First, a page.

Since its inception around the turn of the 20th century, there have been several noteworthy evolutions for Willow Tree Poultry Farm. The company first began as an egg farm, with about 5,000 hens in rotation for eggs and broiler usage. Around 1968, then-president Chet Cekala began producing chicken pies, signaling the company’s change from an egg farm to a chicken processor. In 1986, Chet’s son Walter came into the business and helped launch the company’s second product, chicken salad.
Both products have been a big success for the company, which has become a leading regional brand in New England.
“We have a good name for ourselves in this area,” says Walter Cekala, who has been president of the company since the mid-’90s. “I always laugh and say that it took us 50 years to become an overnight success, but that’s kind of what happened.”
Willow Tree was a state-inspected processor until the ’70s, when it began selling outside of Massachusetts. Willow Tree now cooks 15,000 pounds of chicken per week, getting its own chicken supply from small farms in the Delmarva (Delaware-Maryland-Virginia) area. Its chicken pies are very popular throughout New England, and the chicken salad is now sold to more than 600 individual accounts and 1,200 grocery stores.
The company has expanded its facility in Attleboro, Mass., several times, and it is in the midst of adding new office space. It is also working to slowly expand its products outside of New England, working its way down the Atlantic seaboard.
“We just started within the last year making a push outside of our comfort zone, getting into states like New York, New Jersey, Pennsylvania,” explains Cekala. “It’s a slow process. We’ve got the distribution lines, and now it’s just a matter of filling in the pipelines and getting the consumer aware of our product, so we can go to more stores.”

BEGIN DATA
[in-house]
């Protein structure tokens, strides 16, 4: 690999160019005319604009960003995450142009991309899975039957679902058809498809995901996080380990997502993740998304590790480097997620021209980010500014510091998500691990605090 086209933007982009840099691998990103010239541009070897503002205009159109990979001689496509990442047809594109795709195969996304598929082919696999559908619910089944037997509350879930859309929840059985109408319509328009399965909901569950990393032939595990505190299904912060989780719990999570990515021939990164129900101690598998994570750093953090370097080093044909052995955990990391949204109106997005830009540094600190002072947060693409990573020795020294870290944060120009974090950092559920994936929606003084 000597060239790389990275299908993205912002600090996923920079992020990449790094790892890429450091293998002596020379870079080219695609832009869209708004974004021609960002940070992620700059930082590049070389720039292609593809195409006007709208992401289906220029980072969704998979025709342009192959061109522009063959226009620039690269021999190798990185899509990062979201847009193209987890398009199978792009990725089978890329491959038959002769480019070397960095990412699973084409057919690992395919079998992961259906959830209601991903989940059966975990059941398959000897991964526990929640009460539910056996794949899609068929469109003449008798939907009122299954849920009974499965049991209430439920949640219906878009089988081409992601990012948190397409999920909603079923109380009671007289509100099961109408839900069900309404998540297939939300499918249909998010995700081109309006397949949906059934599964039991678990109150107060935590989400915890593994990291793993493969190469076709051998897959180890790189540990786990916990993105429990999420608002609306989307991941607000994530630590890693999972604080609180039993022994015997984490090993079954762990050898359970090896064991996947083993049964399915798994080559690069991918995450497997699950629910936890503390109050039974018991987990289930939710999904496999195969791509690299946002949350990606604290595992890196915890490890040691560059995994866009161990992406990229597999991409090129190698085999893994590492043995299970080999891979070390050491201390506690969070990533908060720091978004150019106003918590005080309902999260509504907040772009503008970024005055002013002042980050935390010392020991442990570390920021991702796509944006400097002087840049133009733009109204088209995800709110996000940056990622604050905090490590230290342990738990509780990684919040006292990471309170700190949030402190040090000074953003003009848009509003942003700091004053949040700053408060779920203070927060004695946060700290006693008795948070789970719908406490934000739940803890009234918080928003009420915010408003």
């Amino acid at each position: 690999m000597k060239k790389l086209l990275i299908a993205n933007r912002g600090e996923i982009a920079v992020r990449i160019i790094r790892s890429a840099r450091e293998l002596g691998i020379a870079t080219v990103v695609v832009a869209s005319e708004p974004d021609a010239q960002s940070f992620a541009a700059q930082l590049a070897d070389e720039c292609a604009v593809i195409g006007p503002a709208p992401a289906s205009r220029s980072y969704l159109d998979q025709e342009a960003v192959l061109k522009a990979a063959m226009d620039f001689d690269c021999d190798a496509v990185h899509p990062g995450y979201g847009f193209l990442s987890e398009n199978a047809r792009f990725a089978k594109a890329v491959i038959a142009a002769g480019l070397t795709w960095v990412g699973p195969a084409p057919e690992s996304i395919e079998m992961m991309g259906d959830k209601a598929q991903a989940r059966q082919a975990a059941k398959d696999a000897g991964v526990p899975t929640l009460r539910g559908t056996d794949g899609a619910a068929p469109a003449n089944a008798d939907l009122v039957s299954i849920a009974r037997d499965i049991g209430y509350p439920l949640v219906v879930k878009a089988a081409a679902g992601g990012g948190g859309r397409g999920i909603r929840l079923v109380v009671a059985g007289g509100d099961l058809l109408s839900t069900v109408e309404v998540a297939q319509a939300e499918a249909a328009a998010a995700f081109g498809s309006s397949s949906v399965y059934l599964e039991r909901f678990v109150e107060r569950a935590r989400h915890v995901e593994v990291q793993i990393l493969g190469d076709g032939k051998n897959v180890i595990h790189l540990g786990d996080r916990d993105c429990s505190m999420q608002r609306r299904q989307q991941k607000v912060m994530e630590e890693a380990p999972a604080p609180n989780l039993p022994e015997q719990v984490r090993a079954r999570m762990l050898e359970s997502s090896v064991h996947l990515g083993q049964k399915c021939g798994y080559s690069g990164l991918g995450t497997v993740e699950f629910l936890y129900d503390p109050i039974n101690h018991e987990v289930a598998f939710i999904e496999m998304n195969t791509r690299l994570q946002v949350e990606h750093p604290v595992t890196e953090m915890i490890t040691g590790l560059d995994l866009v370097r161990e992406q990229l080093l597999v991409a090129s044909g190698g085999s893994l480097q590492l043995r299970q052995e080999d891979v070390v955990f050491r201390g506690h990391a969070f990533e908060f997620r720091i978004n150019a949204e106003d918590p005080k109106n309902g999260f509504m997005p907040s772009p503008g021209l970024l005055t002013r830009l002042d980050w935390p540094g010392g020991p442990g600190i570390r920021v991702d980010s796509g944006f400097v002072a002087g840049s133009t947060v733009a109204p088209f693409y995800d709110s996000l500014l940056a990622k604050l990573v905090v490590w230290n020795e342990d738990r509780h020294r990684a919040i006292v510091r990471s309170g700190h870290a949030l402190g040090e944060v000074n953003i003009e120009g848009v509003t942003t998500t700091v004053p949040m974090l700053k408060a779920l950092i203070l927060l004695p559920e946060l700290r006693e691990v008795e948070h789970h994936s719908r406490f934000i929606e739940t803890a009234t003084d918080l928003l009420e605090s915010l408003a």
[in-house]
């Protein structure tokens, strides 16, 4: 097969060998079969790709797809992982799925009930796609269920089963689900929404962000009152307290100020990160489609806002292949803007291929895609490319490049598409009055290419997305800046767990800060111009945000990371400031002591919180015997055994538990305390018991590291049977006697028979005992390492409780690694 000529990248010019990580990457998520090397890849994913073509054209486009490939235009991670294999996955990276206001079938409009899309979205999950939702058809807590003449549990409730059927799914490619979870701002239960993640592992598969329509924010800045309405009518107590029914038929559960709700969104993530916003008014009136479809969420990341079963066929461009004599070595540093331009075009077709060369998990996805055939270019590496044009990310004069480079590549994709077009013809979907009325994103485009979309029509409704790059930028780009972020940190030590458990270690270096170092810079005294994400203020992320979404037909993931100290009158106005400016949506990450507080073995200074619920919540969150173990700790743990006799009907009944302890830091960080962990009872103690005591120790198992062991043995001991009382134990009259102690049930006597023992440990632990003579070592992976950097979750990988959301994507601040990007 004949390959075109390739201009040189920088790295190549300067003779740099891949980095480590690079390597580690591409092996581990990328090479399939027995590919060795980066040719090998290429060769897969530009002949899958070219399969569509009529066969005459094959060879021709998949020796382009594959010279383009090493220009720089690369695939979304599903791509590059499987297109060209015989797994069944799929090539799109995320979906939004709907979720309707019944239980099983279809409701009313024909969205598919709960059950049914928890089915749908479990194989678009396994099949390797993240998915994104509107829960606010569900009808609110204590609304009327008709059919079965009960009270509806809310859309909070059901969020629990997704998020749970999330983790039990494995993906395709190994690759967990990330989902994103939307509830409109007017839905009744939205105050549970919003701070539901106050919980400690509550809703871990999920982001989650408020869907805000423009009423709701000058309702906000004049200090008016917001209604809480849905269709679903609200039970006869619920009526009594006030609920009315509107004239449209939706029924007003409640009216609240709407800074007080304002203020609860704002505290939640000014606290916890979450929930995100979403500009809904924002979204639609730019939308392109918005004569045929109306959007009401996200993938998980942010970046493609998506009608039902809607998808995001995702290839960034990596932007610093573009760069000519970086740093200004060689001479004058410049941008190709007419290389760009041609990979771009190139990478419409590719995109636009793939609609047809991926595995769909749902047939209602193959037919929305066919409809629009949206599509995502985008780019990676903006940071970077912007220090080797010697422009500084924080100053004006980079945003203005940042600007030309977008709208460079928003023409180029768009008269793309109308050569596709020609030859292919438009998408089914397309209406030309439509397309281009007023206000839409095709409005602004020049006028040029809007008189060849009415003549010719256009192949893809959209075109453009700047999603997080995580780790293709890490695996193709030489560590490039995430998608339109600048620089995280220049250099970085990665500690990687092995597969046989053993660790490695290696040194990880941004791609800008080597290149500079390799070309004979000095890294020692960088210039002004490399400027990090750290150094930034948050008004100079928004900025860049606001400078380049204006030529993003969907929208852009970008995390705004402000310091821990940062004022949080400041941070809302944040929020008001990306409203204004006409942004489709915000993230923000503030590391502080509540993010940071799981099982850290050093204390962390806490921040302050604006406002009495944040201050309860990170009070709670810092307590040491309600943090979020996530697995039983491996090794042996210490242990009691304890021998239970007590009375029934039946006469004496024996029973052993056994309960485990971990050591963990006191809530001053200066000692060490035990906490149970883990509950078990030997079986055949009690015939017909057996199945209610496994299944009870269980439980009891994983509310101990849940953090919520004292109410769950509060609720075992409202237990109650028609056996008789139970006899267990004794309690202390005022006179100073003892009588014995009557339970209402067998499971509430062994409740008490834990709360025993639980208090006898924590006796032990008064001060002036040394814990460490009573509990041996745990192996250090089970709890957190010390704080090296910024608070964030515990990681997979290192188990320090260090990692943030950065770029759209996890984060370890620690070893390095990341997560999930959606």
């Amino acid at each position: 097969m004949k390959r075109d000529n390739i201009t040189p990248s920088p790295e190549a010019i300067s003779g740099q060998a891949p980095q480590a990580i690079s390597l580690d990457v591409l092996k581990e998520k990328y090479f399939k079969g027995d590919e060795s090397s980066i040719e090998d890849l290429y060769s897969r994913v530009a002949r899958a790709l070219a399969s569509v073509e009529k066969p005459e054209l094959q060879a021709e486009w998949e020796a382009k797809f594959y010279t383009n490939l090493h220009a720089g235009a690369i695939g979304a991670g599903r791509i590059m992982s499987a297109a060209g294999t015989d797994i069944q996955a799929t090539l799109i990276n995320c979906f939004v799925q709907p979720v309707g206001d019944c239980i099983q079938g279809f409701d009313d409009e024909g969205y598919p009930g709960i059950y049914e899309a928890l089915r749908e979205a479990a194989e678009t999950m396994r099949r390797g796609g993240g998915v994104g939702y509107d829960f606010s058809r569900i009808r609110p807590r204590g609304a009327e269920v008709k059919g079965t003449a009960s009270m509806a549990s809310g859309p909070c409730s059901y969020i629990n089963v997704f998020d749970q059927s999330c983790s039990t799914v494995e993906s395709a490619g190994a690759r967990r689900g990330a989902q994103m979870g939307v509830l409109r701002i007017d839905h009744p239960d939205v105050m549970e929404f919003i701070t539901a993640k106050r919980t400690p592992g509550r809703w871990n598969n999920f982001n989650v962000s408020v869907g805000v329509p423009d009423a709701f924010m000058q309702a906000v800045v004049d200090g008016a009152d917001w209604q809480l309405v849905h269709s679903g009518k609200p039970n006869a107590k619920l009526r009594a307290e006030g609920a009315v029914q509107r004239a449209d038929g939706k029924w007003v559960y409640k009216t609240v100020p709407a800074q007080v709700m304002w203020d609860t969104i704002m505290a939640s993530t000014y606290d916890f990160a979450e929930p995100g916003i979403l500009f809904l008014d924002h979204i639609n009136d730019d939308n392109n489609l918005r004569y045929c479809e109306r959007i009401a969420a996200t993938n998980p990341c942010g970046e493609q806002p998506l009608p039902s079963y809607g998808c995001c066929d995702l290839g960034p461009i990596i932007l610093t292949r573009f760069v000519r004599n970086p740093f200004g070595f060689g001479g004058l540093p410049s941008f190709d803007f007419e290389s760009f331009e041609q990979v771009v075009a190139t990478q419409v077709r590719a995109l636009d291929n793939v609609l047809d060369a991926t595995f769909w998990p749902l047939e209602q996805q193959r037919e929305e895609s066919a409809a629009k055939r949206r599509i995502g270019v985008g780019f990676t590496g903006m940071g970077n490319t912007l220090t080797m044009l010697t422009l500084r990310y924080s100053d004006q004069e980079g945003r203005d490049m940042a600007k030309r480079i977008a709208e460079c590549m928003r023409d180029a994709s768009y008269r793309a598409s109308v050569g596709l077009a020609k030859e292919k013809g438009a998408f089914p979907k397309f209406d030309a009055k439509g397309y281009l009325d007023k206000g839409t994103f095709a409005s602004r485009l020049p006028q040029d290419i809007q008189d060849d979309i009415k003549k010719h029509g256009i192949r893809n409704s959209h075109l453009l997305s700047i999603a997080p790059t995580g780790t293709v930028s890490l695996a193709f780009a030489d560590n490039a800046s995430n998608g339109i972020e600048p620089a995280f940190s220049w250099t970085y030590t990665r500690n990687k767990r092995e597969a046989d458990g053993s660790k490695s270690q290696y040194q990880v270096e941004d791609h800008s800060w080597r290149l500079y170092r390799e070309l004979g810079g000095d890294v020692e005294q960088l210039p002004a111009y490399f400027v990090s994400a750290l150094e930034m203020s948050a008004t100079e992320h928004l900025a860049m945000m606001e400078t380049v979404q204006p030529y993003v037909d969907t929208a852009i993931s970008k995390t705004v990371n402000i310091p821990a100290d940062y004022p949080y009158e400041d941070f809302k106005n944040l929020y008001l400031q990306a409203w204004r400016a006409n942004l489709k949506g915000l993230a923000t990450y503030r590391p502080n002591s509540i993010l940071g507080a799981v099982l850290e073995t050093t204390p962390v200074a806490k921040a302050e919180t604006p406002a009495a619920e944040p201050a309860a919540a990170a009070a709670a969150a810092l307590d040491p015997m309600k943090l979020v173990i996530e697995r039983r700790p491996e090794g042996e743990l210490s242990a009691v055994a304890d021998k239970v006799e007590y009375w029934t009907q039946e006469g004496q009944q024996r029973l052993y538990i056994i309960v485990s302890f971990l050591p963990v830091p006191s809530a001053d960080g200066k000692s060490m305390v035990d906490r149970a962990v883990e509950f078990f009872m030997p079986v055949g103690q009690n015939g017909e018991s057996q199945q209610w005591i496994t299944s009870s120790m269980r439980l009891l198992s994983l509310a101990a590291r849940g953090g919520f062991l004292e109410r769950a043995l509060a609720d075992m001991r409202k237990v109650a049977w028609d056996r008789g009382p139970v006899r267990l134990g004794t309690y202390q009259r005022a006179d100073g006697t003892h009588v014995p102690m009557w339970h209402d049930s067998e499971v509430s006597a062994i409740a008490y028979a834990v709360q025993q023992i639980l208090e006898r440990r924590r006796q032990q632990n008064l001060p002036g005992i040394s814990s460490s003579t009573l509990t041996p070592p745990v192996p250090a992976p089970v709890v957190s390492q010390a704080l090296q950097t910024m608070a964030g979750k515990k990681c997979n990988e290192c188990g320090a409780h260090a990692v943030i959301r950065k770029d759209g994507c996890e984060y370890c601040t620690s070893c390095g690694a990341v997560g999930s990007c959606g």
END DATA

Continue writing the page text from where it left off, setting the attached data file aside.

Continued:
The company is also expanding its management structure, as Cekala’s two sons, Christopher and Alex, are out of college and have recently joined the company. As they came on board, Cekala wanted to make sure that they were properly groomed for the business and not just thrown into it. He also wanted to streamline and modernize the company’s operations.
Cekala notes that the company’s front office and managerial structure had remained largely unchanged for decades. His mother was handling the accounting on a ledger, and weekly meetings were done over a cup of coffee with the company’s production/sales/logistics manager. While the company was still profitable, Cekala realized that it had to modernize.
Getting outside helpAs Cekala was having thoughts about changes that needed to be made to the company, a consulting firm approached the company with a list of things that it could do.
“They came around when we were thinking that we were really poised for growth and needed to streamline things around here,” he explains. “They talked about the things that they could do for us, and it sounded like a good fit.”
It was fortuitous timing, as Cekala had been planning on bringing in an outside auditor once two of his three sons expressed an interest in joining the family business.
“I really wanted to have a consultant come in and review the company, to make sure I was putting them into the most intelligent places I could put them, and also make sure the company was going to be profitable enough to manage eventually two more executives coming in.”
After some initial meetings and interviews, Willow Tree began to implement changes to its operation. One of the first changes was the addition of a computerized accounting system. Alex Cekala, 23, has a degree in business administration and finance, and he became the company’s controller. He was an integral part of setting up the computer system. Christopher, 25, took his degree in foodservice culinary management and took over the retail store, located adjacent to its processing plant.
Along with managing people, the company also had to become more efficient and eliminate waste wherever possible.
“You get accustomed to doing something a specific way,” Cekala explains. The waste extended to its processing and retail store activities, as well as logistics. It came in the form of damaged pallets that needed to be thrown away, product that was thrown away on the production floor and shrink at the retail store.